Lost in the supermarket

According to a study reported by the Economist, women have a better sense of direction than men, at least in the supermarket.

Dr New used the market to test two hypotheses. The first was that women remember the locations of food resources more accurately than men do. The second was that the more nutritionally valuable a resource is, the more accurately its location will be remembered.

To prove these conjectures he recruited 41 women and 45 men and led each of them individually on a merry dance around the chosen market. In the course of this peregrination, each participant visited six of the 90 food stalls in the market. At each of those stalls, participants were given a piece of food to eat. They were asked their preference for the taste of the food, how often they ate that food in normal life, how attractive they found the stall and how often they had made purchases from that stall in the past. After visiting all six stalls, they were taken to the centre of the market and asked to point toward those stalls, one at a time, using an arrow on a dial. In addition, they were asked to rate their own sense of direction.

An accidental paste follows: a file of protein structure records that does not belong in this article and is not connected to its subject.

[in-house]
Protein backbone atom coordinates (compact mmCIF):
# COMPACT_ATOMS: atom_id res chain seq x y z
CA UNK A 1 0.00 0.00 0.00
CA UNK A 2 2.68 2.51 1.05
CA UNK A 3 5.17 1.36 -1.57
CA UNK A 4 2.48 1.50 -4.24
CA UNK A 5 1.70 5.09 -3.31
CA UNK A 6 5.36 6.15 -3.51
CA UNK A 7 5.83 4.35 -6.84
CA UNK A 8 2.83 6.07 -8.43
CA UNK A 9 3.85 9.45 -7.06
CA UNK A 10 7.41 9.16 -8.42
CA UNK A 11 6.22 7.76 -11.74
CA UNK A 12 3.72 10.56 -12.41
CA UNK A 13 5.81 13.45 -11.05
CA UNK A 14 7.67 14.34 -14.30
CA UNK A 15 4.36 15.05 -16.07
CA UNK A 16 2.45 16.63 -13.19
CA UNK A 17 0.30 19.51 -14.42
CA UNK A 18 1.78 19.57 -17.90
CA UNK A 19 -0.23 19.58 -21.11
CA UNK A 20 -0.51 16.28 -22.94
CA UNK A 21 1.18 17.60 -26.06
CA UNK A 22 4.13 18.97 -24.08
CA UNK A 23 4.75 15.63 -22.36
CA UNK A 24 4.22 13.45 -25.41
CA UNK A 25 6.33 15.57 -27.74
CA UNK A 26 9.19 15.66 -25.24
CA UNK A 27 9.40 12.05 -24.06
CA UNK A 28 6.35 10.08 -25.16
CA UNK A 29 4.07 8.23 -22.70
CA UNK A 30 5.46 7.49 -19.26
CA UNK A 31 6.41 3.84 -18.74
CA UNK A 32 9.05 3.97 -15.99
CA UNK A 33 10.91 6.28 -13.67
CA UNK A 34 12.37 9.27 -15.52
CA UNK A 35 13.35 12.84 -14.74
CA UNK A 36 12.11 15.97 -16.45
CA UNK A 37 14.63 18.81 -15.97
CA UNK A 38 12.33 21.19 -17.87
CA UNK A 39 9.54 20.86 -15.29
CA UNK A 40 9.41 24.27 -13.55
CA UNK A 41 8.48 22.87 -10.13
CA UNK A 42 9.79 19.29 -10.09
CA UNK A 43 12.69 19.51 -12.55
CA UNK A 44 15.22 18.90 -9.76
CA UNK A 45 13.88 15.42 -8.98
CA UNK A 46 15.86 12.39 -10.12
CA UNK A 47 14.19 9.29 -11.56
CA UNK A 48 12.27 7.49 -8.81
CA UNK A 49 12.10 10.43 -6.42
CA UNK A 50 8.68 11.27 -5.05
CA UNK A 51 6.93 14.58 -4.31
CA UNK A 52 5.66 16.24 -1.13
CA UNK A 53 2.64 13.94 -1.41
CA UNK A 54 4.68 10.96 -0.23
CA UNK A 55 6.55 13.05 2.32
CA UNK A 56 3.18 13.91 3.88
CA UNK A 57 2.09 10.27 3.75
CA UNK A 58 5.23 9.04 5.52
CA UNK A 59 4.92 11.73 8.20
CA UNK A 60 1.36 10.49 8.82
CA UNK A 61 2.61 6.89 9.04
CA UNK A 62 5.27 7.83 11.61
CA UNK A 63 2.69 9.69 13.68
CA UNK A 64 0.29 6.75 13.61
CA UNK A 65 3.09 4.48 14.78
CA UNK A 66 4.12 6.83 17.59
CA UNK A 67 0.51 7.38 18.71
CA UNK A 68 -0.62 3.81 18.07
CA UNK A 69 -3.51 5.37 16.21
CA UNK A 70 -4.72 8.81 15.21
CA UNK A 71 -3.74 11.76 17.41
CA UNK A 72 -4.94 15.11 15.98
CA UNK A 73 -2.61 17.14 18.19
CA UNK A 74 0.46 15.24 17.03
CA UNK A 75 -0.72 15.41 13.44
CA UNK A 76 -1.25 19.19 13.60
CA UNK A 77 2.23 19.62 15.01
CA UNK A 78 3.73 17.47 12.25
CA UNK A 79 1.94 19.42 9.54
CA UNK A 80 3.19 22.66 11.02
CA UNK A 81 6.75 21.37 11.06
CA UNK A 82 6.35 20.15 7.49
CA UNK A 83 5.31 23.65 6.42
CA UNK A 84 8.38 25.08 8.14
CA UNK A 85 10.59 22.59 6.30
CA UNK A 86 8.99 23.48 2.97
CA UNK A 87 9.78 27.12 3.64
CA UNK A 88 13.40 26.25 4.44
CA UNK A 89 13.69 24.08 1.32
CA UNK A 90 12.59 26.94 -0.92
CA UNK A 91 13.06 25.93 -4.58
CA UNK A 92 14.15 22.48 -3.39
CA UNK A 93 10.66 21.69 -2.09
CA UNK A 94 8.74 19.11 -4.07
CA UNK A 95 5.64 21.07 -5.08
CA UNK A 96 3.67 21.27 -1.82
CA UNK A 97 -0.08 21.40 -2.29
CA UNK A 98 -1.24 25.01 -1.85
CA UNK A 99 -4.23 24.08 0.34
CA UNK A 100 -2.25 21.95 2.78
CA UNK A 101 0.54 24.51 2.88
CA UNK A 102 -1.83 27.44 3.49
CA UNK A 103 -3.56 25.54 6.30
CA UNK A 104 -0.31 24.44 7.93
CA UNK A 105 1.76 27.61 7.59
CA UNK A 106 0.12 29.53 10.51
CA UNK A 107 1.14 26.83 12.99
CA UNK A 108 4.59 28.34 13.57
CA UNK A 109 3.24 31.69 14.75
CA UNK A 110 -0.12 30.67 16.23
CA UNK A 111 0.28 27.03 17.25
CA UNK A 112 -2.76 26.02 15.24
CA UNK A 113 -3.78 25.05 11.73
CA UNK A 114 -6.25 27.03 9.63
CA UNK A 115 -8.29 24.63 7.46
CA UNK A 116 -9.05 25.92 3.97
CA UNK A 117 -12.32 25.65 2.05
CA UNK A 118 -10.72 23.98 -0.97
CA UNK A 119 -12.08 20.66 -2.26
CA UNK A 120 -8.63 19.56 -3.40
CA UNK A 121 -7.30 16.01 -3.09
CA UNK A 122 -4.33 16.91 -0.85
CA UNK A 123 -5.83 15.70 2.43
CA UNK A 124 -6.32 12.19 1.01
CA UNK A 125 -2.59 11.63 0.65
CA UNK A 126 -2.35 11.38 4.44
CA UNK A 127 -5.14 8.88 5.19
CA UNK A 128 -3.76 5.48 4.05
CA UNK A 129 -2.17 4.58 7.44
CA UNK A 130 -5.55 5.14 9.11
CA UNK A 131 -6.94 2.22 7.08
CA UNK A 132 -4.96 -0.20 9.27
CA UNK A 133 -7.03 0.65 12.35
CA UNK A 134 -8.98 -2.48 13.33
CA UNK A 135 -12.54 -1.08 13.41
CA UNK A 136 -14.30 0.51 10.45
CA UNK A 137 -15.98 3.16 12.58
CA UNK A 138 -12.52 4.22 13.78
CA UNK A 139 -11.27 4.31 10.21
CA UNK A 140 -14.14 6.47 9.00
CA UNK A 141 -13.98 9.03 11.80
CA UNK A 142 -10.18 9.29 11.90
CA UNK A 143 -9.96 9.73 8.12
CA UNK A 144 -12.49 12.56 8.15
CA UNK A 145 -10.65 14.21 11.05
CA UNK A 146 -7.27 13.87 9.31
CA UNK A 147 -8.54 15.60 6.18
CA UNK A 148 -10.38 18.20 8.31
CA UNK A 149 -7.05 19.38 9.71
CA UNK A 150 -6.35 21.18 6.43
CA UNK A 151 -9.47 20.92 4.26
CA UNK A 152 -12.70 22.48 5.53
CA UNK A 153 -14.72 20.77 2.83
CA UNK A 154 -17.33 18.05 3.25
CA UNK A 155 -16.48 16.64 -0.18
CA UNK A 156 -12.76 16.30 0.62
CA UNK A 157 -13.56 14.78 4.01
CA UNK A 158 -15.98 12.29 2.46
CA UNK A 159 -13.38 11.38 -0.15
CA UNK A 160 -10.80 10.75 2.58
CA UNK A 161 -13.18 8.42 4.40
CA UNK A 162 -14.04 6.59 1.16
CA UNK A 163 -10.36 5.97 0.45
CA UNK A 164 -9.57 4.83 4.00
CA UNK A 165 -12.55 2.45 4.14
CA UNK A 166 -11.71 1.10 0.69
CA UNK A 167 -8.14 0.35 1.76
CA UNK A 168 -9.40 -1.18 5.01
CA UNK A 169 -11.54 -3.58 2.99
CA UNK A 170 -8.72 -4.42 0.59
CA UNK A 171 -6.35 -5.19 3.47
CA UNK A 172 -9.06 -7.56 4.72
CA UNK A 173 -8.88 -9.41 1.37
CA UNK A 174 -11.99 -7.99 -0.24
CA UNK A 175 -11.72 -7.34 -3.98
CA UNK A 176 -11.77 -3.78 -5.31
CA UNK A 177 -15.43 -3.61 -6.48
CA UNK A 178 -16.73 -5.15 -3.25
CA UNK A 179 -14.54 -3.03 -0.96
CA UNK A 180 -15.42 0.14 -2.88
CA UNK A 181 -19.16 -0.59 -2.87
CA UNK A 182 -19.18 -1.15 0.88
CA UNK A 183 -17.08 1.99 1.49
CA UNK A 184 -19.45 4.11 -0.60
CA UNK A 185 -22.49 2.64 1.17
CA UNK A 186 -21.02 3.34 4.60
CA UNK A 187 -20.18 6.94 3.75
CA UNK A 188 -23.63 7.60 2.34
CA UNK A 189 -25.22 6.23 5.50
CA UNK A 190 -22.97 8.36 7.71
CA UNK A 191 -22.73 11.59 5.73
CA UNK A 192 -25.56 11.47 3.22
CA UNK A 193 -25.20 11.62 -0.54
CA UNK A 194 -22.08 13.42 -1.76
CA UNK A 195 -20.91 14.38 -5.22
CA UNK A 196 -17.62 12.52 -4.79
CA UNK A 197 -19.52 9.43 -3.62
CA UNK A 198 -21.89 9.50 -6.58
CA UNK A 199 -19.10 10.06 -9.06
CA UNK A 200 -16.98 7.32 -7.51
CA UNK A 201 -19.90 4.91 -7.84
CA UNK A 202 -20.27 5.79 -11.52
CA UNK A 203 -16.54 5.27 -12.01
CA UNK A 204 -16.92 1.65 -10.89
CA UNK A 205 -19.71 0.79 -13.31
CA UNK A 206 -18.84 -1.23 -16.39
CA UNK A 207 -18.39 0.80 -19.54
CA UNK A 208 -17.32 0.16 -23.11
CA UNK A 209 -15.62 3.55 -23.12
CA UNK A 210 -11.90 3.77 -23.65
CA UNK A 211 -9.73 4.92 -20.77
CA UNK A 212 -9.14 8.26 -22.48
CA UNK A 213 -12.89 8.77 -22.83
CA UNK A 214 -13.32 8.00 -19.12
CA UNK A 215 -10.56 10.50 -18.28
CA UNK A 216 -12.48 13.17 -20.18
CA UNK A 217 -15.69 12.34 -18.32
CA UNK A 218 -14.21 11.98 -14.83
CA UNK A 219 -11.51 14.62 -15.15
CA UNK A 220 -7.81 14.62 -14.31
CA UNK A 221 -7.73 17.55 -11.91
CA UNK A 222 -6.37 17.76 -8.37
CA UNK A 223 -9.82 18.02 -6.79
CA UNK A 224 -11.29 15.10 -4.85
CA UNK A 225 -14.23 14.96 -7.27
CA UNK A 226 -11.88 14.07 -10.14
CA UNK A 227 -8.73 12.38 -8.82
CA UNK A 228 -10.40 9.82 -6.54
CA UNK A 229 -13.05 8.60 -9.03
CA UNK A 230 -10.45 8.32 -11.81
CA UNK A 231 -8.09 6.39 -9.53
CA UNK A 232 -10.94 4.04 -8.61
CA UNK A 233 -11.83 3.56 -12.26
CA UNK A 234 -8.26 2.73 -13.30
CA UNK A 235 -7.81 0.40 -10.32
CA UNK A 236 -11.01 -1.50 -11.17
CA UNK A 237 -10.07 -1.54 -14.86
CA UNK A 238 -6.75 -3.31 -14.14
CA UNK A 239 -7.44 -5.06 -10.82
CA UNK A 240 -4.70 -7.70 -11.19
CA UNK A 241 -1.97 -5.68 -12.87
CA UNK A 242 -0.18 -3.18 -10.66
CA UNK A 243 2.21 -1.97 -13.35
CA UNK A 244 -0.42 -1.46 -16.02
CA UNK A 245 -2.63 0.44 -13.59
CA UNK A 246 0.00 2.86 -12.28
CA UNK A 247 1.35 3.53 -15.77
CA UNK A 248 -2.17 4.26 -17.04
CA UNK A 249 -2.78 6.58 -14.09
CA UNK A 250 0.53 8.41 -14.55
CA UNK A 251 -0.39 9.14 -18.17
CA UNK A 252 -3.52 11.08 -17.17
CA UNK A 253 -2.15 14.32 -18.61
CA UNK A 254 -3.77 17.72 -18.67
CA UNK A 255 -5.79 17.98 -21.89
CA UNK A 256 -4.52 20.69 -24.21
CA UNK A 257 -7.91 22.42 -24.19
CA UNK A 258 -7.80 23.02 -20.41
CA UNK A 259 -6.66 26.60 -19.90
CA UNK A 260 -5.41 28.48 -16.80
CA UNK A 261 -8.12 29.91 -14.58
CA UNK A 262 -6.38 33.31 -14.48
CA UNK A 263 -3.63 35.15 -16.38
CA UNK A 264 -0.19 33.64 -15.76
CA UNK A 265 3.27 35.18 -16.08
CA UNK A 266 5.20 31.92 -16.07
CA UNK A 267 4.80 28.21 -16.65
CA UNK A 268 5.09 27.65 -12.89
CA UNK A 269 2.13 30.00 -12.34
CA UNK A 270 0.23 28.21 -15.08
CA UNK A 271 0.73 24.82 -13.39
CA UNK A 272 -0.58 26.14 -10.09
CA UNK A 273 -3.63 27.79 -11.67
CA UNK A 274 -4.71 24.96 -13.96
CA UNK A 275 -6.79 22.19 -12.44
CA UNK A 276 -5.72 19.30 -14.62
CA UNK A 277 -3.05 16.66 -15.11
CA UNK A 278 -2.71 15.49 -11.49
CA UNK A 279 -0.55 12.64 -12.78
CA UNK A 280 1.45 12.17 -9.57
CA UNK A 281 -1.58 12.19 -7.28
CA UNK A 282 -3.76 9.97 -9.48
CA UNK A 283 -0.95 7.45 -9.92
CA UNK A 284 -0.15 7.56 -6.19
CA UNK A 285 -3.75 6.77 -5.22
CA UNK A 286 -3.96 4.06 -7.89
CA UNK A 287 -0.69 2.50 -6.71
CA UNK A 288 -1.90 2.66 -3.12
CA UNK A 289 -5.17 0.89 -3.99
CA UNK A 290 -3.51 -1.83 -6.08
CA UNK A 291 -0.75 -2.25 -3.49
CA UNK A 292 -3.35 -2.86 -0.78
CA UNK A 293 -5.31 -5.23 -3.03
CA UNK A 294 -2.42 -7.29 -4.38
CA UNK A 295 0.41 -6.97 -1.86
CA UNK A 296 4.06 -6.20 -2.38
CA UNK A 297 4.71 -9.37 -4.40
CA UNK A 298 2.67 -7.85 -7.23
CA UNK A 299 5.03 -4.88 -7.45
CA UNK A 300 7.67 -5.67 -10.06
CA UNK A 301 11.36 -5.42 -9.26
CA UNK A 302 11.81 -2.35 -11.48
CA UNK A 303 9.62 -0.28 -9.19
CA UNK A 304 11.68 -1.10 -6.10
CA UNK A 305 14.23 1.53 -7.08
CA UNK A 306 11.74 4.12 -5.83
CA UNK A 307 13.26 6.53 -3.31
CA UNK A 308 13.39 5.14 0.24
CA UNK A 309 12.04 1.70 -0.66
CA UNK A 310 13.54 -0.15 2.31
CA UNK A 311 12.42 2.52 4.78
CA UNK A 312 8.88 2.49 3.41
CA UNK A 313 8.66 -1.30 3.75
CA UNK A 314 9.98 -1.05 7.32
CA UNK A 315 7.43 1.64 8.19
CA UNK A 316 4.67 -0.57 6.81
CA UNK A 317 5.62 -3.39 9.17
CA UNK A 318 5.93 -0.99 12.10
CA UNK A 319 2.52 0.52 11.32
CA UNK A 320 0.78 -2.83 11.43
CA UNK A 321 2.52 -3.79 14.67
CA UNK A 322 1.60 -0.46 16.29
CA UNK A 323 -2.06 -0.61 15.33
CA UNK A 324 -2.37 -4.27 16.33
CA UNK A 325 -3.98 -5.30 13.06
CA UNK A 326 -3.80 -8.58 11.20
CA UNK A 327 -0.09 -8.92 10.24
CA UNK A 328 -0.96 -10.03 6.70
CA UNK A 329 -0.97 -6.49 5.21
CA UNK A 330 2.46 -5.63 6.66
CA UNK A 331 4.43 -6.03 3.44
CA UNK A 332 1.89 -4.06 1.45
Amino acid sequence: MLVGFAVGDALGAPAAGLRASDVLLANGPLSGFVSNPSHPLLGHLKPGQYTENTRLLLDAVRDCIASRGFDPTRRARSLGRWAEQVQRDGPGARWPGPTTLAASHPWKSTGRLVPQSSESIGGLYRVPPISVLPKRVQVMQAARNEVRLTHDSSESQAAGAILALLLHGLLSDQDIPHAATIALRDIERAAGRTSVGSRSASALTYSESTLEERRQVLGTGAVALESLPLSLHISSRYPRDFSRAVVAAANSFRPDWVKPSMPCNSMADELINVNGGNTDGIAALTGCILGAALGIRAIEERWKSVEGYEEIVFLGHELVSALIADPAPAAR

On average, women were 9° more accurate than men at pointing to each stall—a significant deviation if you have to walk some distance to get to a place. This was not because those women had more experience of visiting the market than the men had. Nor did the women rate themselves as having a better sense of direction—indeed the men rated their own navigating skills more highly.

Dr New suggests that these results show women are better than men at the particular task of relocating sources of food. That contrasts with the idea that men are better at navigation in general. In other words, women’s minds are specialised for their ancestral task of gathering the sort of food that cannot run away.

That such food is in a different mental category from the one occupied by general landmarks was suggested by the answer to the second hypothesis. The higher the calorific value of the food sold by a stall, the more accurately Dr New’s volunteers were able to point towards it. And that result applied to both sexes, though women still did better than men.

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